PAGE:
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Re: Shapes Constraint Language (SHACL) Working Draft of 2017-02-02

From: Irene Polikoff <irene@topquadrant.com>
Date: Sat, 4 Feb 2017 16:03:47 -0500
Cc: public-rdf-shapes@w3.org
Message-Id: <0CA03784-72E8-40F4-A425-BE9799163D9C@topquadrant.com>
To: "Peter F. Patel-Schneider" <pfpschneider@gmail.com>
Peter,

Thank you for your feedback.

Current W3C process treats publishing a CR in a way that is different from the previous practices. Specifically, it is expected that more than one CR spec will be published before a spec proceeds to the FR status. With this, reviewers can continue to submit their comments and the WG will continue to discuss how to address them, even after a CR is published. There is no longer a formal Last Call.

The e-mail that announced the availability of the current WG draft provided a link to the issues page. As you can see from the link, your recent e-mail about pre-binding was recorded as an issue. Thus, indicating to the readers that there is a known issue in this area. All previous feedback was also recorded in a form of issues and resolution of these issues has been documented.

Regards,

Irene Polikoff


> On Feb 3, 2017, at 11:10 PM, Peter F. Patel-Schneider <pfpschneider@gmail.com> wrote:
> 
> I took a quick look at the recent working draft of
> https://www.w3.org/TR/shacl/ dated 02 February 2017.
> 
> The document says that the next version of the document is planned to be a
> Candidate Recommendation but does not provide a schedule for comments for
> this version of the document.  Nor does the document state a schedule for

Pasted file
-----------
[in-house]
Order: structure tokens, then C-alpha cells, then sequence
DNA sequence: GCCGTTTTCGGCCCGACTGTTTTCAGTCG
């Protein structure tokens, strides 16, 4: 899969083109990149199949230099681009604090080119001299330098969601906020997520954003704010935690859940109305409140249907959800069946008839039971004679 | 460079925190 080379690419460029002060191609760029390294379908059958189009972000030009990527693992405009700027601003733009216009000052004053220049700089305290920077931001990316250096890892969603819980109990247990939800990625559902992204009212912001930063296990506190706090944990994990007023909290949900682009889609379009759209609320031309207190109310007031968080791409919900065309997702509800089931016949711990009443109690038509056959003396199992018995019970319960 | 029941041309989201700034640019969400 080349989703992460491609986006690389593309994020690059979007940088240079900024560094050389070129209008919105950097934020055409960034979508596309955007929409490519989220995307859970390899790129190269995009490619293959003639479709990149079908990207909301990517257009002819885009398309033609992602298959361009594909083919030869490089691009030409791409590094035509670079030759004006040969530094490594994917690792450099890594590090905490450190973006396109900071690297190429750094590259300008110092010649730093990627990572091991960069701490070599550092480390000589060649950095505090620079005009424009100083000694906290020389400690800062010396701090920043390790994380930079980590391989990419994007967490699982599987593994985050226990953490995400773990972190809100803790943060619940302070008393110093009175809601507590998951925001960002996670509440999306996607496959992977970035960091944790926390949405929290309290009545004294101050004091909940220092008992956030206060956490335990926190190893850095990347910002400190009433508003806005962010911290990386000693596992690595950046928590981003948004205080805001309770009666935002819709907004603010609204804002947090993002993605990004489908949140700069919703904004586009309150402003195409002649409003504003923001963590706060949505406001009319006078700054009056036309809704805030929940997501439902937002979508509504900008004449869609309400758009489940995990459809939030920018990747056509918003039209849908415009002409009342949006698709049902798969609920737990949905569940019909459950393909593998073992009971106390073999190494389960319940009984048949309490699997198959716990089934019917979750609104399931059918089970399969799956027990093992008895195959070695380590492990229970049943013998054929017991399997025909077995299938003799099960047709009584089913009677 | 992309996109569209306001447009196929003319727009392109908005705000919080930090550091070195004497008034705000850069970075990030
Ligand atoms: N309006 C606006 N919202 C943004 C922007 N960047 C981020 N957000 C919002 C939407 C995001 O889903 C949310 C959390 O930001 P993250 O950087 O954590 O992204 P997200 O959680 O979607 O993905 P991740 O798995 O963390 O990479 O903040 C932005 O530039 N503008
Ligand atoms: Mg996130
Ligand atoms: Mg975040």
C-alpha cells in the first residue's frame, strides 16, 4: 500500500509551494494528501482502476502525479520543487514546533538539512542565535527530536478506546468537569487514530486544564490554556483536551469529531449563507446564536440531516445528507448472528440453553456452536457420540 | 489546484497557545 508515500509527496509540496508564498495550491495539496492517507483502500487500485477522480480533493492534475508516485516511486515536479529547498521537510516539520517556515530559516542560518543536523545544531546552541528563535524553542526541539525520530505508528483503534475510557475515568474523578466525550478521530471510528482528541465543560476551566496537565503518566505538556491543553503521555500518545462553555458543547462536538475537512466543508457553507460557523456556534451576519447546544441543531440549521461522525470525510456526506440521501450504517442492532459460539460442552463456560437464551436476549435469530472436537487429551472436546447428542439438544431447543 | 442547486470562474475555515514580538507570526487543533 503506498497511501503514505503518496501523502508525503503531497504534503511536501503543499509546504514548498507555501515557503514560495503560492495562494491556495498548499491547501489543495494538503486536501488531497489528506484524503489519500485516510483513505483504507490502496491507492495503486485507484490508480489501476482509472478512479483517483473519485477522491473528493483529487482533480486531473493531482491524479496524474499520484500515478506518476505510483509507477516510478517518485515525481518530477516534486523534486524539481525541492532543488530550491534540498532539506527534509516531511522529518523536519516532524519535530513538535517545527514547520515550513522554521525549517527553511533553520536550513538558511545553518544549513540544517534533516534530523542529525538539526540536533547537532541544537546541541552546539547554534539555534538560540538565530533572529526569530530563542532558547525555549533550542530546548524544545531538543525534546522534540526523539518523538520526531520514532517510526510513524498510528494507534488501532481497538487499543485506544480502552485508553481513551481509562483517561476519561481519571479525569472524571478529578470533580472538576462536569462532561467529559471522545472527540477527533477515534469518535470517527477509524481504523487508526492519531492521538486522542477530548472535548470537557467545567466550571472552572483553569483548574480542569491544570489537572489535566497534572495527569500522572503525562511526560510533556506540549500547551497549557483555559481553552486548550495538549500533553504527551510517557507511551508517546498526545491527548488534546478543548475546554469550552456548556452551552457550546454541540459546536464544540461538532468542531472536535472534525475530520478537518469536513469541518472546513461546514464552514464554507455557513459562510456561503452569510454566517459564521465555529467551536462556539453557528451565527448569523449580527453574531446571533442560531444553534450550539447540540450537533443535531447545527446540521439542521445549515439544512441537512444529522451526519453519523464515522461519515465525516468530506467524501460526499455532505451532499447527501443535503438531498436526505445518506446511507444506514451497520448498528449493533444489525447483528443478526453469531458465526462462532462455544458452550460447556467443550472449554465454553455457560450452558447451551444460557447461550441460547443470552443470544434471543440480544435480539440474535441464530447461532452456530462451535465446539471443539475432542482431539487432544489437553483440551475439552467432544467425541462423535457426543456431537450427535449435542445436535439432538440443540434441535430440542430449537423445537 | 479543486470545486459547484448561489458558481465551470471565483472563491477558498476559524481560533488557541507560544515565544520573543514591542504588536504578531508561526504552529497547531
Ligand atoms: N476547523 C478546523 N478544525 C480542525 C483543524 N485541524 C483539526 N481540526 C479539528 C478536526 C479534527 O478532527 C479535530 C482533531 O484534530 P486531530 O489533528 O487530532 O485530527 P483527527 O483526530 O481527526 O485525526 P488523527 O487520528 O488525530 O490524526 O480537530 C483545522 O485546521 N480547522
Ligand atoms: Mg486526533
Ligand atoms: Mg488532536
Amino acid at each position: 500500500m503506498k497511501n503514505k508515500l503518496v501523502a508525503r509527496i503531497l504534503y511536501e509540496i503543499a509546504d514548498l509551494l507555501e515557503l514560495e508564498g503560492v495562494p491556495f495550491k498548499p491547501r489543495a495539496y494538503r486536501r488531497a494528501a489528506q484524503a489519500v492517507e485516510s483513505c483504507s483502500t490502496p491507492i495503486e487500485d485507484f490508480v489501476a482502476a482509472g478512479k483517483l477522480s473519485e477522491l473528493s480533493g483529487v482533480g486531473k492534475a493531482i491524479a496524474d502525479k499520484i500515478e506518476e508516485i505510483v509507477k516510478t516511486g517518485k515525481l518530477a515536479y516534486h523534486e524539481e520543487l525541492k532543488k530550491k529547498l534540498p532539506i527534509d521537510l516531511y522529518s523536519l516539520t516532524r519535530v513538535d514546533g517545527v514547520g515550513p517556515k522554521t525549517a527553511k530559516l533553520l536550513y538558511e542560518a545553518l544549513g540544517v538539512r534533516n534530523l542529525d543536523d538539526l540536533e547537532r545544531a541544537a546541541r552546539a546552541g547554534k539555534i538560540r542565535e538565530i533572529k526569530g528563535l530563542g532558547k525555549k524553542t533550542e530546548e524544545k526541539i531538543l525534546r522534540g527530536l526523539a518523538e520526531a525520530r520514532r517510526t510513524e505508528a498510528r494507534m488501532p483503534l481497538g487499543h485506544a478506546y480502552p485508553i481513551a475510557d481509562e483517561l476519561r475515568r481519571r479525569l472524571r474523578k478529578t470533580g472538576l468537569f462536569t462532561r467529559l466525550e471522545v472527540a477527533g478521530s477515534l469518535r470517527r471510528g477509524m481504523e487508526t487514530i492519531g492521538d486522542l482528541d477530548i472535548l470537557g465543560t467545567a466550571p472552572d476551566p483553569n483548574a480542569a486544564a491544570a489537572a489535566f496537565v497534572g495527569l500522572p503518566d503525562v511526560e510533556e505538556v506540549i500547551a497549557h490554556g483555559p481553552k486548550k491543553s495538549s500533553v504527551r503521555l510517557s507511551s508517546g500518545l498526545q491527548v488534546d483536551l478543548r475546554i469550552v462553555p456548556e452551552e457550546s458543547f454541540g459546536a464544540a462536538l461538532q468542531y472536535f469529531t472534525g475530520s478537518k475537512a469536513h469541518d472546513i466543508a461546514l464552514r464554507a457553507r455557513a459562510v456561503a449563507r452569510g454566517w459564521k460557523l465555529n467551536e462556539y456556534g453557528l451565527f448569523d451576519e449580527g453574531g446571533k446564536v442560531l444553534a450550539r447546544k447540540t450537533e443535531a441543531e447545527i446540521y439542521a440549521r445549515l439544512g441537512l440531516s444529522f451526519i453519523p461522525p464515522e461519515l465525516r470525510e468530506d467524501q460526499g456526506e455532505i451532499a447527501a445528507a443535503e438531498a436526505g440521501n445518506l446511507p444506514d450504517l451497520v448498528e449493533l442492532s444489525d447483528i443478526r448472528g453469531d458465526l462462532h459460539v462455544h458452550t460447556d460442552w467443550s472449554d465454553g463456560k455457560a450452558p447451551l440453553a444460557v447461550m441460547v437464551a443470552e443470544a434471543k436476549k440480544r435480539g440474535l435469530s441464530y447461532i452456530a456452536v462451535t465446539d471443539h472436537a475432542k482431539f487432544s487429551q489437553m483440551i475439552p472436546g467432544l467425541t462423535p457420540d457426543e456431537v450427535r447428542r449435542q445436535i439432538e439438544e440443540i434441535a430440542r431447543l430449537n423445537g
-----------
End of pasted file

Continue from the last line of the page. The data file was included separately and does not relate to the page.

> responses to comments on previous working drafts of this document that have
> not yet received substantive responses from the working group.
> 
> In this quick look I examined the document to see if some of the major
> problems with the document have been solved.  What I found is that the three
> major problems I first looked at remain unsolved.  Each of them still needs
> significant work.  Each of them prevents reviewers of the document from
> providing fully informed reviews of the definition of SHACL.  Given that
> there are at least these three major, pervasive problems in the document, I
> don't see that detailed comments on the rest of the document will be very
> worthwhile at this time.
> 
> 
> Pre-binding:
> 
> There has never been a definition of pre-binding that meets the needs of
> SHACL.  The definition of pre-binding in this version of the document is no
> different.  Pre-binding is only defined for a solution mapping and a graph
> pattern.  However, all uses of pre-binding in SHACL are for a solution
> mapping and a query so, in effect, there is no definition of pre-binding at
> all in this document.
> 
> As well, there is no demonstration that the current definition of
> pre-binding is well-behaved even where it is defined.
> 
> The document that is stated to be the source of the definition of
> pre-binding for SHACL is a document that has not been accepted by anyone